I'm baaaaahk from Rhinebeck. There are many sheep & wool festivals around the country but the biggest one, which takes place each October at the Dutchess County Fairgrounds in Rhinebeck, NY, at the height of foliage season in the Hudson River Valley, is so well-known amongst knitters that it is simply referred to as "Rhinebeck".
(They even snagged the URL www.yarn.com). WEBS is yarn mecca – genuflecting when you go in the door isn't required, but it is encouraged – and knitters, crocheters, spinners, and weavers from around the globe make pilgrimages there. They have, as you would expect, a vast selection of fibre and knitting tools, from the cheapest, tackiest acrylic to the most expensive luxury yarns, and they carry some hand-made and local products in addition to the major manufacturers. But, due to volume, they cannot offer products from most of the small, independent fibre and tool makers (although they do support and promote them generously). These are the sort of artisans you see at fibre festivals.
You don't go to Rhinebeck to buy 10 skeins of mass-produced yarn to make a sweater; you go there to buy one special skein of hand-spun, hand-dyed yarn from the vendor's own sheep. Rhinebeck is its own kind of pilgrimage, and I think it is honestly the single event I most look forward to each year. I just got home and I am already feeling down that it's over for a whole year (no, I can't afford to go both Sat. & Sun.; I know that's a sacrilege but it's too far to drive twice and I can't afford a hotel, let alone two days of yarn shopping and eating overpriced fair fare).
Rhinebeck is a two hour drive from my house, through the Berkshires and down the Taconic State Parkway. Scenic is an understatement. And the Taconic even has parking spots for making out at scenic overlooks, although I have yet to bring a date to Rhinebeck. The only downside is the astonishing number of deer grazing along the Parkway. Each trip I worry that this will be the year one of them leaps in front of my car.
|You gonna have the lamb or the lamb?|
|The interminable lamb line.|
There's usually a substantial queue for every food stall at lunchtime but today I noticed one, new this year, without any line. Curious, I read the menu: Lamb sausage sandwich with side of chickpea salad or lamb stew. No prices. I went up to the window and the vendor was grinning at me a little too enthusiastically. Then I saw the fine print: They were each $20. That explains the shit-eating grin on the vendor. He was looking greedily at the crowd and thinking he was going to make a killing. But knitters aren't that stupid. I hope the jackass didn't sell anything all day and then lowered his prices on Sunday.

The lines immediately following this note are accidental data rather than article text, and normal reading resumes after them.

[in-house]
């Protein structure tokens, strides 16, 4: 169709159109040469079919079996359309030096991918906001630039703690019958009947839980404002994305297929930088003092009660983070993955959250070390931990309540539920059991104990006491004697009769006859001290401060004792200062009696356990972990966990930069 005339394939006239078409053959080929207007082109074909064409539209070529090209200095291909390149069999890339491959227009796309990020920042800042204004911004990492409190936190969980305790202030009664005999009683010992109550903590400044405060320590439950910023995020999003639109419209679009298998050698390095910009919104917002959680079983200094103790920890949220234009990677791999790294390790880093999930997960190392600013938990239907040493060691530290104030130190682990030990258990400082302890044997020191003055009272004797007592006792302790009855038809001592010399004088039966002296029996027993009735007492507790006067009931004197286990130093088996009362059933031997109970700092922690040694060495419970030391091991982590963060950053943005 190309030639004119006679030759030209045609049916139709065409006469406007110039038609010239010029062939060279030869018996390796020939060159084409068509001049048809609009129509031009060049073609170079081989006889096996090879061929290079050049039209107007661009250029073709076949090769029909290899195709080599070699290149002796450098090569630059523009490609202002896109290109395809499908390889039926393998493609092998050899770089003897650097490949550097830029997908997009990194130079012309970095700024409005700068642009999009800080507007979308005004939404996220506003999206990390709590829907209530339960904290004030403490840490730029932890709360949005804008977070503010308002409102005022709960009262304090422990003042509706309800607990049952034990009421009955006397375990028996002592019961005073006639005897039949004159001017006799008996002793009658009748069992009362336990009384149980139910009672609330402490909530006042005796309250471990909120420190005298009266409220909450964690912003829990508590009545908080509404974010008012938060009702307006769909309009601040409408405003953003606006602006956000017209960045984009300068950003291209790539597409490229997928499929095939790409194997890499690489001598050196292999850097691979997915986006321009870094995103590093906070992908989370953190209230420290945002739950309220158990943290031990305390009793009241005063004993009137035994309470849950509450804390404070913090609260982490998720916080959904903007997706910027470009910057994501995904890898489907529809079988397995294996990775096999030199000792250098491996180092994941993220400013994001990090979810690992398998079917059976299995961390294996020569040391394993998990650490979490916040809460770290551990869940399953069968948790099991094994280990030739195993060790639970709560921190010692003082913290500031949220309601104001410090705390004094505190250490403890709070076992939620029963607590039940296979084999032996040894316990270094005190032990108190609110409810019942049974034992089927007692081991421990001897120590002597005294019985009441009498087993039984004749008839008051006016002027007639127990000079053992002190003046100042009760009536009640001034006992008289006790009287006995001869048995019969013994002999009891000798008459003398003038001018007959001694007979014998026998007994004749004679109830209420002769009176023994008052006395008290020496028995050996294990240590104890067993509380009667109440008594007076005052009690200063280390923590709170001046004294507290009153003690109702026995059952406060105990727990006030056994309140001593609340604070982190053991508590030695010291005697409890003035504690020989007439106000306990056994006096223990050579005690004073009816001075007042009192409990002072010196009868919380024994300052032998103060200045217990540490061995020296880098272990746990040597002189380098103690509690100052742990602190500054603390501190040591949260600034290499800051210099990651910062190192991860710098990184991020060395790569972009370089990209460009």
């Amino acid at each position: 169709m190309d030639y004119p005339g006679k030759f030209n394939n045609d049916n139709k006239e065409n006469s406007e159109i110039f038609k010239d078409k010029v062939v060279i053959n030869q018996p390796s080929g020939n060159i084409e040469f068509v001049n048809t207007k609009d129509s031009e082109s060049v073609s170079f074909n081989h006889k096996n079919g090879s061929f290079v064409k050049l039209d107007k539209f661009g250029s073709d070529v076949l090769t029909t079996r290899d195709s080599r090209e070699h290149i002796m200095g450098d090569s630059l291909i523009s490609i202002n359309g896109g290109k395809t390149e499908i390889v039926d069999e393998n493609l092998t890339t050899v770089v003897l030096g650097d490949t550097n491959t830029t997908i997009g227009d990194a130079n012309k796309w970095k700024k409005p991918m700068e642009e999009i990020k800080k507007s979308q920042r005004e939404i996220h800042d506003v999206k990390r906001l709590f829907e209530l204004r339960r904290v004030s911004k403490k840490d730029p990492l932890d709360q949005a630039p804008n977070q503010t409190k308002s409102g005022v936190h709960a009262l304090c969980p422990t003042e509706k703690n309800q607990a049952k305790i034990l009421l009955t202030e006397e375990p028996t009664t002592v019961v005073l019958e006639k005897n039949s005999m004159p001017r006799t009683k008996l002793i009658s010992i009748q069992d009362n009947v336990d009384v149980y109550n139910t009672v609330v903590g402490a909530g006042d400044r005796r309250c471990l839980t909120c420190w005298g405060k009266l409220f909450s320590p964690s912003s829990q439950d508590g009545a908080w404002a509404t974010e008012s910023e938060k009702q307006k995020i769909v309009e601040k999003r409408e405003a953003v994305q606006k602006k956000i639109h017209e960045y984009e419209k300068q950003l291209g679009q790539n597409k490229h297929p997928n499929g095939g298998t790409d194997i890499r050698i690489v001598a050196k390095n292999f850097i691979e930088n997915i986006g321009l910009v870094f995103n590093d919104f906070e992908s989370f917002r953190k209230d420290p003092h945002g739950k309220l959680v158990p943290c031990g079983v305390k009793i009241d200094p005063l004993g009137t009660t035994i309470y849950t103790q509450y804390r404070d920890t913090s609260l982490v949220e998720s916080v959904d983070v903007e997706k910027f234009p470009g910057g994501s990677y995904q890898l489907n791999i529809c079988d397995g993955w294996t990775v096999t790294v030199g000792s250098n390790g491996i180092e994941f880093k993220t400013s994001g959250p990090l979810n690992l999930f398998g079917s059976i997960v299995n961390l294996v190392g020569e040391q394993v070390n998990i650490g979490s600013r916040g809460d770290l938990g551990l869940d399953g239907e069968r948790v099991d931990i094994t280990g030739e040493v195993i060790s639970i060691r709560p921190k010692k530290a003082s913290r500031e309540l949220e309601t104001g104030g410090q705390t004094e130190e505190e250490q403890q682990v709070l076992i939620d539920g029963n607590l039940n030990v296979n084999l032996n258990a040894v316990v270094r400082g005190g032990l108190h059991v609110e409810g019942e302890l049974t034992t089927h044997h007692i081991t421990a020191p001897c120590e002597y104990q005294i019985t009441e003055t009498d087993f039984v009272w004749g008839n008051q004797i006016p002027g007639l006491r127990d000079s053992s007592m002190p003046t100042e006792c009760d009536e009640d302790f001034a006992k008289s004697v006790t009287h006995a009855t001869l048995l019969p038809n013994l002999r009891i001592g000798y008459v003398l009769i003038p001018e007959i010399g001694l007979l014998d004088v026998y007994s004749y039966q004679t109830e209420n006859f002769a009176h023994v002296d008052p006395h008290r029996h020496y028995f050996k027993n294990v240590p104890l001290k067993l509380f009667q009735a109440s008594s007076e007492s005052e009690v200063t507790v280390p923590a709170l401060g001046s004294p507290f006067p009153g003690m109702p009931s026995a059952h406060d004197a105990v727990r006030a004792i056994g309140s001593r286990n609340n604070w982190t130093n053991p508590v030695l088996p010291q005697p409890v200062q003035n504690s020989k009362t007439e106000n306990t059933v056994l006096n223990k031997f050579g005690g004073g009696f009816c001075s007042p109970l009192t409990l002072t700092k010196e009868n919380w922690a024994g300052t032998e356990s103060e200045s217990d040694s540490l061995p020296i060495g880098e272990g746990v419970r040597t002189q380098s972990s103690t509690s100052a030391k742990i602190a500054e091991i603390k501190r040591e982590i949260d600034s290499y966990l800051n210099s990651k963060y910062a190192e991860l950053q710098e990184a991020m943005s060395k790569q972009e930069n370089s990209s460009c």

|Roast lamb, onions, mustard. Worth the wait.|
By making a Herculean effort to completely neglect all of my responsibilities, I finally managed to input my entire yarn stash into Ravelry over the summer. A total of 127 different stashed yarns doesn't win me any largest stash awards, but it certainly gave me pause. Rhinebeck was, obviously, going to test my yarn diet willpower, and the first temptation came when I reached out to pet a skein whose deep wine colour was like a siren's song. It was soft. Really soft. I read the label: 50% cashmere/50% silk (400 yards, fingering). Ah. That would explain it. Yes, it came home with me.
|Green! (Yes, some of that came home with me, too.)|
|A wheel & some roving.|
Some knitters take a detour into related crafts like crochet or weaving. Rhinebeck is dominated by knitters but it is truly a festival that celebrates all fibre arts – for better and for worse. There are booths with everything from tapestries and rugs to needle-felted dragons. There is wool clothing and hats (even horse blankets this year!), woven tea towels and bedspreads, and a variety of fibre artwork, most of which has one thing in common: it's absolutely hideous. I really don't know who buys that crap.
|I told you there was a felted dragon.|
|Fancy wool coolers. Would love to get one for Silas.|
|Yarn art featuring horses.|
|I'm not the folk art type but the horses are charming.|
|Be sure to dye, responsibly.|
|This tool is called a niddy-noddy. I shit you not-y.|
|Spinner in her booth sneaking in a little spinning between customers.|
|Get yer quality yak fibres here.|
|Please don't blame the Romney sheep for the abysmal|
presidential candidate named after them.
|Baah, baah, black sheep. I have plenty of wool, thank you.|
|No, I have never seen kangaroo yarn, but nothing would surprise me at this point.|
I have no idea what they are doing at Rhinebeck.
|Llama taking a load off.|
|You don't have to go to Kashmir to get cashmere.|
|Little half-ounce bags of cashmere roving!|
& it's even legal! Soooooo tempting! (I resisted.)
As the clock struck 5 and I made my last purchase of the day, the vendor told me that she is running the NYC Marathon. We wished each other luck.
I attempted to start a knitting blog many moons ago but, like so many UFOs, it has been hibernating for years. Once I revive it, I will link to it from here.